Of the 29 states of India, just ten account for 90% of the country’s installed large-scale solar PV capacity and pipeline, new analysis by Mercom Capital Group has found.
As of December 2016, India has 9,018 MW of large-scale solar PV capacity installed, with a pipeline of 14,030 MW, finds the data. Almost all of that capacity, 90%, is to be found in Tamil Nadu, Rajasthan, Gujarat, Andhra Pradesh, Telangana, Madhya Pradesh, Punjab, Karnataka, Maharashtra, and Uttar Pradesh.
Outside of these states there is just 435 MW of large-scale solar installed, and 1,923 MW in the pipeline. Mercom Capital Group finds that the state with the most installed PV capacity is Tamil Nadu, with 1,577 MW of solar in operation and some 485 MW under various stages of development. The state’s Tamil Nadu Generation and Distribution Company (TANGEDCO) recently auctioned an additional 500 MW of solar capacity.
The second-largest solar state in terms of capacity is Rajasthan, which has 1,324 MW installed. However, its PV pipeline is far larger than Tamil Nadu’s, standing at around 1,206 MW, so it could reclaim top spot soon, Mercom forecasts.
Gujarat is the third-most popular state for solar installations, boasting 1,101 MW in operation and 300 MW under development. Mercom says that the state has already met its Renewable Purchase Obligation (RPO) and thus is in no hurry to boost its PV installations any time soon.
Fourth-largest is Andhra Pradesh, which is the state with the most official solar parks and one of the largest pipelines: current installed capacity of 1,009 MW is dwarfed by the 1,494 MW under development. It is a similar situation in Telangana, which has the fifth-largest installed capacity (1,006 MW) but a pipeline of 2,418 MW under development.
Solar’s impact on the state of Madhya Pradesh has been impressive, with PV playing a role in transforming the state from one lacking sufficient power to a power-surplus state. Its 861 MW of solar is the sixth-highest, and a pipeline of 722 MW is solid. Punjab, the seventh-strongest solar state with 569 MW, is also enjoying solar’s influence and will soon bring another 453 MW online.
The eighth-strongest state for solar in India is Karnataka, which has 511 MW installed. However, activity in the state is brisk, and its pipeline of more than 3,370 MW is the largest nationwide. Maharashtra and Uttar Pradesh make up positions nine and ten, with 384 MW and 241 MW installed respectively, while their pipelines are 957 MW (Maharashtra) and 696 MW (Uttar Pradesh).
No plain sailing
Despite these impressive PV gains over 2016, there are a number of challenges facing India’s solar sector, specifically in these ten states that have already shown the most promise. Tamil Nadu and Rajasthan, says Mercom, have grappled with curtailment issues for some time, with DISCOMs in these states infamously wary of purchasing solar energy that costs more than conventional energy. TANGEDCO in particular has a reputation for this, and with Tamil Nadu still yet to sign up to the Ujwal DISCOM Assurance Yojana (UDAY) program that aims to address financial concerns of DISCOMs, the situation could persist for some while yet.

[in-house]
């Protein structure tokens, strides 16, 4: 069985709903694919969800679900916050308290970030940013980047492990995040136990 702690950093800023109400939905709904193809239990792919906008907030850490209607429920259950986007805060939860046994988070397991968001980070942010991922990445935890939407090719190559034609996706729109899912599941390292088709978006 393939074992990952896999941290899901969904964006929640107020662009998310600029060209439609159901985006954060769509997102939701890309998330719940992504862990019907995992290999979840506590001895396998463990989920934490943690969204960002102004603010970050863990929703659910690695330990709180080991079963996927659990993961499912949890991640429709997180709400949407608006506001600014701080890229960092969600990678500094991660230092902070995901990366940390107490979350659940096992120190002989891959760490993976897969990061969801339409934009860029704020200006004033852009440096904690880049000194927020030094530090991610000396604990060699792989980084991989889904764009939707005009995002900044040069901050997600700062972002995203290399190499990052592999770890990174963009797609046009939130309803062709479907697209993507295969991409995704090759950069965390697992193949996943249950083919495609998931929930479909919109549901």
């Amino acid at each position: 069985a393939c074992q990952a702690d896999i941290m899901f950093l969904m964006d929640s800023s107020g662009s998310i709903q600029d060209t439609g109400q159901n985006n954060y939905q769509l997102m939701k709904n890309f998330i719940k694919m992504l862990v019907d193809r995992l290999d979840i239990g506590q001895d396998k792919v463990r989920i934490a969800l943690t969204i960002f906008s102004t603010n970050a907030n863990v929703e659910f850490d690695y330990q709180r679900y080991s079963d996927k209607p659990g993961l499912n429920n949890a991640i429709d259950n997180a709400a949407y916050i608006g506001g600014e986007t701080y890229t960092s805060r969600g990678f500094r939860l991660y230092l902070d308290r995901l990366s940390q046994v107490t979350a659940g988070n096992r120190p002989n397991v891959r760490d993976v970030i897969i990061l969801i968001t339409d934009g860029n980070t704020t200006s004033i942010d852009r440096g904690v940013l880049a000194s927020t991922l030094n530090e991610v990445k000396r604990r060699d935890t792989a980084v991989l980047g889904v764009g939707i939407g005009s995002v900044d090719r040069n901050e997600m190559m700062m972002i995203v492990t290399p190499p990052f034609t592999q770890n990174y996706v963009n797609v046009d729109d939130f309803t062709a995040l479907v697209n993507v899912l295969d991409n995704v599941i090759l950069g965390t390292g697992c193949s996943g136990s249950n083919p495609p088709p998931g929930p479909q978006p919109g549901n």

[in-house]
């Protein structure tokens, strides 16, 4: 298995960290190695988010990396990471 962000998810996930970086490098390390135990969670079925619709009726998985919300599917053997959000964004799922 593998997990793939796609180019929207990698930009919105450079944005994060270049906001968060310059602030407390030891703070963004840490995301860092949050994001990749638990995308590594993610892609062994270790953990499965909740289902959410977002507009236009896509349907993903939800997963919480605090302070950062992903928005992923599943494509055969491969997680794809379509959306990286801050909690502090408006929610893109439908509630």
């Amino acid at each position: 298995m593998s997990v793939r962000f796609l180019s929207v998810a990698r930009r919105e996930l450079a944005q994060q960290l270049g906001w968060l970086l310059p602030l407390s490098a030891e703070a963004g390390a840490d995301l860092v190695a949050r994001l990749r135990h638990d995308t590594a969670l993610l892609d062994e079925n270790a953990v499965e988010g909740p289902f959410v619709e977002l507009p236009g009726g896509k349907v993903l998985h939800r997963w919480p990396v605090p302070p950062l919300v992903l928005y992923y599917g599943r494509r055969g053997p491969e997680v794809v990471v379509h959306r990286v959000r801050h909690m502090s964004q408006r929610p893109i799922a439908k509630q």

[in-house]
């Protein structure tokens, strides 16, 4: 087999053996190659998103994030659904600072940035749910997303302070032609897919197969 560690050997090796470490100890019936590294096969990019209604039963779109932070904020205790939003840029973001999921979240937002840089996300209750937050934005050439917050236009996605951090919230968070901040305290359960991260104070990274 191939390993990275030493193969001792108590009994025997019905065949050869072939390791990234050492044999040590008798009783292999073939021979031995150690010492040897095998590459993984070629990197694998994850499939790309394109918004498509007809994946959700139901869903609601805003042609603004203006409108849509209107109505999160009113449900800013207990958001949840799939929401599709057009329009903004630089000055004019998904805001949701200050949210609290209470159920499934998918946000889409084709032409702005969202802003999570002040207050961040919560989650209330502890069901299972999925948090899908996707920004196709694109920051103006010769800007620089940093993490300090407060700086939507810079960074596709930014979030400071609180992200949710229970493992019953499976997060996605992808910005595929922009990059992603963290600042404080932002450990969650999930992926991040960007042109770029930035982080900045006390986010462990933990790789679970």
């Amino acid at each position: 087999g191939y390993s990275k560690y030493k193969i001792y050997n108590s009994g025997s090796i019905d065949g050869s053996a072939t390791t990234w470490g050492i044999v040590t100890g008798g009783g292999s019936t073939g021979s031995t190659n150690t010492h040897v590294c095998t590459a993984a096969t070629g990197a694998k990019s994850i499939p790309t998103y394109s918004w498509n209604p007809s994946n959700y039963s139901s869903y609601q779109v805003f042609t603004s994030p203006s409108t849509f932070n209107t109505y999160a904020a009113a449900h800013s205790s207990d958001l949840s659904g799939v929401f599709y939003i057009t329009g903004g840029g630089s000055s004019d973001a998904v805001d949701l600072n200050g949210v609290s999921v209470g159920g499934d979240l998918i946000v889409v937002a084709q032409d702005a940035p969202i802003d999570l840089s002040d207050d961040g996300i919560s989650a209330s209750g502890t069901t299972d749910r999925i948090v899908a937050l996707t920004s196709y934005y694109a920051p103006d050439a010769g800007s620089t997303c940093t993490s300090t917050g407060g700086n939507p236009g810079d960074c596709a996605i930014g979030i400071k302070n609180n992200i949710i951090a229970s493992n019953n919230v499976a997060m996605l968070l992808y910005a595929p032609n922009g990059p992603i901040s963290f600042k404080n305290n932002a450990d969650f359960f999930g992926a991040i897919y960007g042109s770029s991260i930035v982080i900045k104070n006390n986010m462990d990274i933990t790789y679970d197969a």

DISCOMs in Andhra Pradesh remain cautious, reluctant to spend more than the RPO dictates on solar, which could lead to transmission losses for PV, while in Punjab – which is very agricultural – DISCOMs are again not keen on buying expensive solar power to provide subsidized power to farmers.
Transmission and grid concerns bedevil Telangana, which could store up trouble for developers working on the state’s huge pipeline, while in Madhya Pradesh the ugly specter of payment delays and curtailment is never far from the surface, says Mercom. In Karnataka, DISCOMs have very little capital and thus an inherent aversion to long-term PPAs and the higher purchase costs of solar.
Similar concerns over large-scale solar’s financial viability persist in Maharashtra and Uttar Pradesh, with the prevailing attitude being one of solar “lacking a financial infrastructure in the country that is impeding desired growth”, according to one developer.
To address these challenges, work will begin on transmission and grid upgrades in a number of states in 2017, while policy upheavals are working their way through in other states. “We are trying to fast-track the competitive bidding process and solve issues between DISCOMs and developers,” a Rajasthan Renewable Energy Corporation (RRECL) official told Mercom Capital. This green energy transmission corridor will support DISCOMs in signing PPAs, the RRECL believes.
In Tamil Nadu, TANGEDCO is building a series of substations to aid transmission, and in Madhya Pradesh concerns over evacuation and grid-connectivity are on the verge of being resolved, officials say. “None of the state DISCOMs received notification from higher authorities to connect transmission and grid lines,” said a representative of Madhya Pradesh Urja Vikas Nigam (MPUVNL). “As of now, all details are being distributed to zonal and sub-zonal offices and through interdepartmental deliberations.”
At national level, reports Mercom, the Solar Energy Corporation of India (SECI) stresses that financing channels will be widened and development banks and foreign investors encouraged to pour capital into the market.
“To complement growth in the solar sector the Ministry of New and Renewable Energy (MNRE) has facilitated easy finance through IREDA, initiated pilot projects for R&D, and launched the solar park program,” said an MNRE official.